TV Club: Planet of Giants

I clearly need to start a fan club for Hilda and Bert - I love how ordinary they are and how they’ve basically stepped out of a cosy 50s TV drama.

6 Likes

I enjoyed this serial, for the most part. I appreciated the setting of “the familiar as strange” that the story tries to evoke in the reader. Doctor Who tries to achieve this type of storytelling in some eras more than others, I think that it stands out more in this serial because it is not a format that the Hartnell era goes into as much (with the notable exception of the first part of “An Unearthly Child.”)

I also think that this is a good serial to thank the set designers. I know that they do good work on most Doctor Who stories, but this story reminds me that I do not appreciate their work enough. Thank you, set designers.

I was also especially intrigued by how this serial puts the science into science fiction. Although the A-Plot with the TARDIS crew shrinking is quite fantastical, the B-Plot about the pesticide seemed to be based more firmly in reality. Although some may argue that the A-Plot and the B-Plot are separate from each other, I think there is a fair amount of interdependence between the two. I think that the serial utilizes a classic escalation of tactics to demonstrate the dangers of the pesticide. We go from some bugs that nobody cares about particularly, to a cat, to a beloved regular. The interdependence of the serial mirrors the interdependence of the natural environment, where the microcosm can be affected by items that are bigger than itself.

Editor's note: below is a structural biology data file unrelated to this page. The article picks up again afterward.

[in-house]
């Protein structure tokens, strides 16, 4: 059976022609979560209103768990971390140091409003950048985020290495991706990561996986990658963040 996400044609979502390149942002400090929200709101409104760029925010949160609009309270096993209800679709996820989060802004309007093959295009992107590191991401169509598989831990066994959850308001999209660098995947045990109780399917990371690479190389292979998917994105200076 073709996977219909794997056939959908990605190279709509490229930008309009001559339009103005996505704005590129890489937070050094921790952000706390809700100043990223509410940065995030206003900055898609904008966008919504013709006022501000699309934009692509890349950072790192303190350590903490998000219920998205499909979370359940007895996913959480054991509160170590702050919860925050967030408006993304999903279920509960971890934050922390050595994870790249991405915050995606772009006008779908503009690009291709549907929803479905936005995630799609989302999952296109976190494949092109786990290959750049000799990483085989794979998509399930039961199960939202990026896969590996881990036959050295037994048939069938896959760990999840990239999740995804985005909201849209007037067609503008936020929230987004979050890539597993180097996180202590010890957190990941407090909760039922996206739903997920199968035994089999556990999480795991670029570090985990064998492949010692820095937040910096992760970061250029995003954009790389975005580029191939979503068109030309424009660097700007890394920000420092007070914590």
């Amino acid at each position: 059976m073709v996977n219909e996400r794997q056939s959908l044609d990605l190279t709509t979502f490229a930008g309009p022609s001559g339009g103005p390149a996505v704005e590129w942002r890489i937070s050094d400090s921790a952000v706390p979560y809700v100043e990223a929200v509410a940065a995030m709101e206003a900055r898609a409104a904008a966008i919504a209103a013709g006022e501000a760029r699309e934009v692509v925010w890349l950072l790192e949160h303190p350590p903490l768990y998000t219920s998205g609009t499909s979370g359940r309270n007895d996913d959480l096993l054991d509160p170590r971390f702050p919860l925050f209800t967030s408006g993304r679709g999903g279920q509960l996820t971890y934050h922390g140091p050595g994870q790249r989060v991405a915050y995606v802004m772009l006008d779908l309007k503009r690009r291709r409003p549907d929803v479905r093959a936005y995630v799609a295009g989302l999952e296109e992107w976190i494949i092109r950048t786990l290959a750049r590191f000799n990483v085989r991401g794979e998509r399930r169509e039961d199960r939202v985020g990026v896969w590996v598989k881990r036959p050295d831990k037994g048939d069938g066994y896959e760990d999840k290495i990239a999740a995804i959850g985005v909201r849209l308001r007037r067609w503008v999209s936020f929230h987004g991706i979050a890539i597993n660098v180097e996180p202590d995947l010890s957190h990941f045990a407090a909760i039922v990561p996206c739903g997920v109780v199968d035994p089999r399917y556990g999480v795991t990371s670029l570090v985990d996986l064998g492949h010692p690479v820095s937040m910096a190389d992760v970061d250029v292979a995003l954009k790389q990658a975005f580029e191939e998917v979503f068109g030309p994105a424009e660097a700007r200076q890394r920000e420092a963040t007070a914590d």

I’m in favor of this serial, even if I think the pacing and resolution could have been a little bit better. 7/10

8 Likes

As many have said already, the set design is amazing for the time and I think it’s a really fun story. There are some wild climbing parts that got a bit repetitive as I remember it, but other than said the story is compelling. The storyline with the pesticide proves, imo, that doctor who has always been political too.

What I think is really interesting is the way stories in new who and (possibly only early, I haven’t watched that far yet) classic who differ when it comes to how the TARDIS seems to operate. When it breaks in classic who, we get things like this or the land of fiction, while new who seems to be a bit more ordered in a way. Sure, there’s timey-wimey ness, but that’s in paradoxes or meeting out of order and less this really out there stuff that these early episodes have.

9 Likes

Just watched episode 1, and I think I remember not liking this serial but I’m wrong - the sets are amazing, the whole concept is, as @RandomJoke says, deeply charming. I had fun and I’m excited to finish the rest tomorrow.

Also Susan looks so cute in this one <3

8 Likes

This is a story I have mixed feelings about—I love the premise and the way it’s executed with all the sets/effects/props, and I love the actual plot back in the normal-sized world, and I also think this is one of the stories that serves Susan best, but parts of it feel really slow, and as a big Barbara fan I get really frustrated by her refusing to tell anyone what happened to her, it comes off as out of character and lazy writing to me more than anything else. It’s definitely one of the lower-rated Hartnell stories for me, but one I still find a lot to love in.

8 Likes

And I counter this again by saying that, okay, it might be slightly out of character for Barbara but I still see it as a very human, relatable response. Lots of people hide illness from loved ones for fear of causing upset and hoping it will ‘go away’.

In a weird way, this is a very ‘normal’ story. This isn’t about aliens or history or space or bug eyed monsters. This is about a man with a plan who is willing to murder to get his own way. It’s very contemporary.